Monday’s school board meeting focused on proposed new and revised curriculum at the middle schools and high school. In some cases these are the first major curriculum changes in these subjects in over a decade! They include many important and innovative updates both pedagogically and in terms of focus on our changing world. I’m also happy to report that process the district followed in developing these revisions included teachers themselves in the relevant subjects, as well as district experts in curriculum and instruction.
New School Within a School Program
A School Within a School (SWS) would be a pilot program consisting of 25-50 students who volunteer to take a sequence of core courses together beginning in the 9th grade, along with a group of teachers who work with the students together. The program would emphasize project-based and personalized learning based on real-world projects undertaken with local community partners. The pilot would require an estimated $13,000 to fund non-traditional educational experiences and– ideally- a new teacher position. It would draw on– but not mimic– SWS models that have a successful track record in Philadelphia and State College.
District leaders are clearly passionate about the potential for this SWS pilot. And I share their enthusiasm for trying new approaches to education. But as I said in Monday’s meeting, I don’t yet see the innovation offered by SWS as clearly as some of my colleagues on the board. Many of the hallmarks of SWS highlighted in Monday’s presentation– individualized instruction, student-centered classrooms, project-based learning, social and emotional learning– are all elements of existing pedagogy and instruction that the administration has proposed or implemented district-wide. I thus struggle to see how SWS offers something radically new. But I’m nonetheless intrigued by the passion of those who wish to try SWS in East Penn– and who have spent much more time than I have researching it– and so I look forward to learning more about the pilot program before developing an opinion of my own. Watch here; presentation slides available here.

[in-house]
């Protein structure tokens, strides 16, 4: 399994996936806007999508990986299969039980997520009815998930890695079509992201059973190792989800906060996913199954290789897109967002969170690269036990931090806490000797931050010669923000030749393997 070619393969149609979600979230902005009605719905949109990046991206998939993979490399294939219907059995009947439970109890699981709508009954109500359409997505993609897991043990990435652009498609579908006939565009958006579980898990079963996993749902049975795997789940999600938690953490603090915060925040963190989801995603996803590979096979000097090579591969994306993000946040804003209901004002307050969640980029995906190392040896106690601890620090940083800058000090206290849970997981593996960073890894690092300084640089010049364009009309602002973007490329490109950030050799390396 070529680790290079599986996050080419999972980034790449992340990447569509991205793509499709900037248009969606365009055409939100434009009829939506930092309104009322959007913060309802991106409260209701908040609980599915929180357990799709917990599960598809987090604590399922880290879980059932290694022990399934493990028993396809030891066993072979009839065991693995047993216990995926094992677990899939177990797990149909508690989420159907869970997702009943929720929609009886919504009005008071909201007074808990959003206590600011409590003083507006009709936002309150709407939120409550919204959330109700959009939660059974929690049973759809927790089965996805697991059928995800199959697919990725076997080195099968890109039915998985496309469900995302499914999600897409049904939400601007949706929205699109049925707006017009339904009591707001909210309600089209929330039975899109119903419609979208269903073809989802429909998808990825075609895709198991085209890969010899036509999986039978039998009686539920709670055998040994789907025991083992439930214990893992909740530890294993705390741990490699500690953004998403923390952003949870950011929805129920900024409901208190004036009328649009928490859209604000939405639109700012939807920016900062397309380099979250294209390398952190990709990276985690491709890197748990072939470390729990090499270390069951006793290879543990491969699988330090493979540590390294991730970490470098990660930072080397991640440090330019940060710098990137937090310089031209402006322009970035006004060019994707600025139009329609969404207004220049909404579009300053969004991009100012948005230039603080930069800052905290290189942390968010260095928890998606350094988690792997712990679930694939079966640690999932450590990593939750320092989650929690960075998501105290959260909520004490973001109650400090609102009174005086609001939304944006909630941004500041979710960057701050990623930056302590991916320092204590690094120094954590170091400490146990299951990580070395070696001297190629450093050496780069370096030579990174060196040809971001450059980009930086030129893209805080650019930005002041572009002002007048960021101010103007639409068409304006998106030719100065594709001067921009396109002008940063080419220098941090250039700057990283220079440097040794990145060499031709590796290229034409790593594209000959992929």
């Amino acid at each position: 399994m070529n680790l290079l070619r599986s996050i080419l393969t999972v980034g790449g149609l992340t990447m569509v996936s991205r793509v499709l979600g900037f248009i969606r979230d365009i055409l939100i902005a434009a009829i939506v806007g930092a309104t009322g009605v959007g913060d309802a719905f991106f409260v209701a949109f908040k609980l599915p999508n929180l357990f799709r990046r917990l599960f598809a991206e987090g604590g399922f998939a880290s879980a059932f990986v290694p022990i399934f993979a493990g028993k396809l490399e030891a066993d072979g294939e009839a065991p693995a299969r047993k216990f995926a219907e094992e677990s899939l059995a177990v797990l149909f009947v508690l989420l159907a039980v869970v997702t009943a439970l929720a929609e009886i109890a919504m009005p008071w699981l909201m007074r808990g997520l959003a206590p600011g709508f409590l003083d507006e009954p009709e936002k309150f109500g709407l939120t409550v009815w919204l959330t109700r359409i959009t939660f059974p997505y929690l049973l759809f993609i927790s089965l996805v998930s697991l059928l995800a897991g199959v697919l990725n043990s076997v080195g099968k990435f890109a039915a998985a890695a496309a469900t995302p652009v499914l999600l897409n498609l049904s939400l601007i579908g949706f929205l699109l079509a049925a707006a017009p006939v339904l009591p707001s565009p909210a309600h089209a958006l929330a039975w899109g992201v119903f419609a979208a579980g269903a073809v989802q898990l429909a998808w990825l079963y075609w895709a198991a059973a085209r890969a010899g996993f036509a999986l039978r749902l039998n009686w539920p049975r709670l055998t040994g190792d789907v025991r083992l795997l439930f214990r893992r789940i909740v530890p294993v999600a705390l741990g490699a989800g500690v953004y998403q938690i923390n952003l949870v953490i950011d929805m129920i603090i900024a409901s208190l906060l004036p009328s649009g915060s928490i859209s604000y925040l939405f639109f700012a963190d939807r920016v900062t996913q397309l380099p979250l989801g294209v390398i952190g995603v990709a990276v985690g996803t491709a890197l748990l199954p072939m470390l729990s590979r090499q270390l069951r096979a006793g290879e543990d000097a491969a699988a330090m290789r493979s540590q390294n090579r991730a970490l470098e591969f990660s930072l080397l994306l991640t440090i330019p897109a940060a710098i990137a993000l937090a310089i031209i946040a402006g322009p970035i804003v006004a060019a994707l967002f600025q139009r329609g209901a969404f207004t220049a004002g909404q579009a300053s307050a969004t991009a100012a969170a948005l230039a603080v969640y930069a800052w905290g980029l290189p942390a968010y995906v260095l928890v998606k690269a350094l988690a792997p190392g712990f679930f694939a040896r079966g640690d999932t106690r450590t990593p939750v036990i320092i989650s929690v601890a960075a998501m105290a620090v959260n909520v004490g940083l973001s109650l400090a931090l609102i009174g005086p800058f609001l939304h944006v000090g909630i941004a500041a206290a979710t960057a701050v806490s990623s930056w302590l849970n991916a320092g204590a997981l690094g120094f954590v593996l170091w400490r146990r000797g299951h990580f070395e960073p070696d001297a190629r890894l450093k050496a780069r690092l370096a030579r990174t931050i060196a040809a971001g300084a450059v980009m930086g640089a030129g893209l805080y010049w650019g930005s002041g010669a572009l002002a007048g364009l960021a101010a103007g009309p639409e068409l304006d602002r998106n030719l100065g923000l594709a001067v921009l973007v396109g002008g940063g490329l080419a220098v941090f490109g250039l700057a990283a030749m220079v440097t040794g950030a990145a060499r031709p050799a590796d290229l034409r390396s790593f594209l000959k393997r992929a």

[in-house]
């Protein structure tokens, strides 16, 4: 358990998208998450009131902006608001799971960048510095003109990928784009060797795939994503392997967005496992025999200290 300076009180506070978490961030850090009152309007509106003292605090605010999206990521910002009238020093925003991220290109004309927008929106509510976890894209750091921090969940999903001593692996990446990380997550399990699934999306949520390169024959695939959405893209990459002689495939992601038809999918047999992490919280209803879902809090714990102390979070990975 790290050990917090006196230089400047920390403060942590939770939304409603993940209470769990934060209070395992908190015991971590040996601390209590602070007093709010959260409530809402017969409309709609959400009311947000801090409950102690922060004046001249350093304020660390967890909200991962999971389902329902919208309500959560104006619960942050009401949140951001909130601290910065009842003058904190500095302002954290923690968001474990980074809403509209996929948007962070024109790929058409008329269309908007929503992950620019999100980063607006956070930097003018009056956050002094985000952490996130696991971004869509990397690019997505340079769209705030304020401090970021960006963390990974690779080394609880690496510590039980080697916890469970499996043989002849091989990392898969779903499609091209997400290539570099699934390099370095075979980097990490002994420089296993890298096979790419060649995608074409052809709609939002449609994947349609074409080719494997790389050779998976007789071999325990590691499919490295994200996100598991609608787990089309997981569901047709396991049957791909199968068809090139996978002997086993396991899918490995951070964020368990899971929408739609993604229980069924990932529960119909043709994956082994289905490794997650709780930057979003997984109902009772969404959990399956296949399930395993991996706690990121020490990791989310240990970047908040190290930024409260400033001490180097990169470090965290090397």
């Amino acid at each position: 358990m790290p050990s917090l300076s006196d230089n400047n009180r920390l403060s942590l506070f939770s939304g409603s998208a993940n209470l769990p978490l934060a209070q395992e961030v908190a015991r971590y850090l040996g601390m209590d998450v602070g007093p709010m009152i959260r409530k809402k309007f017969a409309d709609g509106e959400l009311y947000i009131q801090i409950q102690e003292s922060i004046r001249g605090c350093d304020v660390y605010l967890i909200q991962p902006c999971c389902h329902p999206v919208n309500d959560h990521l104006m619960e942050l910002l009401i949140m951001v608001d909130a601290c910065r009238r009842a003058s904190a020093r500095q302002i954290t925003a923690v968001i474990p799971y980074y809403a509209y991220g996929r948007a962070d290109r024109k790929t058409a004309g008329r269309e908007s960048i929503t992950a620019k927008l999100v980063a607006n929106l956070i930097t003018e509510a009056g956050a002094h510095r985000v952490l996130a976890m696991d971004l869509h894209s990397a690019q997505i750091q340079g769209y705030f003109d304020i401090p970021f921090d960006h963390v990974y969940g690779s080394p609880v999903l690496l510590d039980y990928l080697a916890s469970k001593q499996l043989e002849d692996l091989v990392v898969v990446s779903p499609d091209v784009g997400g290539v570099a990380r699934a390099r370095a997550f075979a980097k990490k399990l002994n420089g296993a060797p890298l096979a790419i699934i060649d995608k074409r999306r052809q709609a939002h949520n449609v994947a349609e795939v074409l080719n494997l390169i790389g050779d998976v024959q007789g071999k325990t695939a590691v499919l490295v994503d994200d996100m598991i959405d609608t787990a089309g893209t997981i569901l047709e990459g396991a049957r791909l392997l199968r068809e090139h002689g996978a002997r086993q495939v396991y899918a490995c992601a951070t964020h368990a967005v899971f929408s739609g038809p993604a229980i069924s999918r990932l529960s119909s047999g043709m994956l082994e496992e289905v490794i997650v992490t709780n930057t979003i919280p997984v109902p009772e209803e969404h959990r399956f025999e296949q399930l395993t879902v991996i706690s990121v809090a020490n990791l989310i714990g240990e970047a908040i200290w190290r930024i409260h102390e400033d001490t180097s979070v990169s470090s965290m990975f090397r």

Secondary Social Studies Curriculum
Revisions to the social studies curriculum removes some of the repetitiveness of history instruction in order to make room for more modern history. It is more project-based, with more collaborative student work done in the classroom (rather than as individual homework done at home). And it will add a greater emphasis on information literacy (I specifically asked about educating students on the difference between opinions and facts). There are no new costs associated with the revisions. Watch here; presentation slides available here.
Secondary English and Humanities Curriculum
Revisions to the English and Humanities curriculum move the focus of instruction to a “workshop” model which is more student-centered. It emphasizes more writing for real-world audiences (rather than just essays handed in to the teacher), and incorporates a more diverse, globalized range of texts. There are no new costs associated with the revisions. Watch here; presentation slides available here.
Business & Computer Applications Curriculum
This department is proposing a new high school course focused on mobile app development. The course will guide students through the process from start to a final product. Offering the course will require a small one-time cost of about $2,200 to purchase tablets for testing the apps. Watch here; presentation slides available here.
This department is proposing two new courses. The first– Home Maintenance and Materials Technology– would teach students how to maintain a home and and complete common home improvements. The second– Engineering Design and Development– would be a capstone project for students who have chosen the Project Lead the Way sequence of engineering courses the district began offering several years ago. Offering this second course would require a one-time cost of about $4,300 for materials and supplies. Watch here; presentation slides available here.
New Student Intern Teacher Program
The administration proposed a new program for students who might be interested in a teacher career after high school. Students would be paired with teacher mentors and help them with instruction in actual Emmaus High School classes. Each student intern would also develop a portfolio over the course of the semester that they would then present at the end of the term. Watch here; presentation slides available here.
These curriculum revisions and new proposals are scheduled to be voted on at the next board meeting, on October 28th.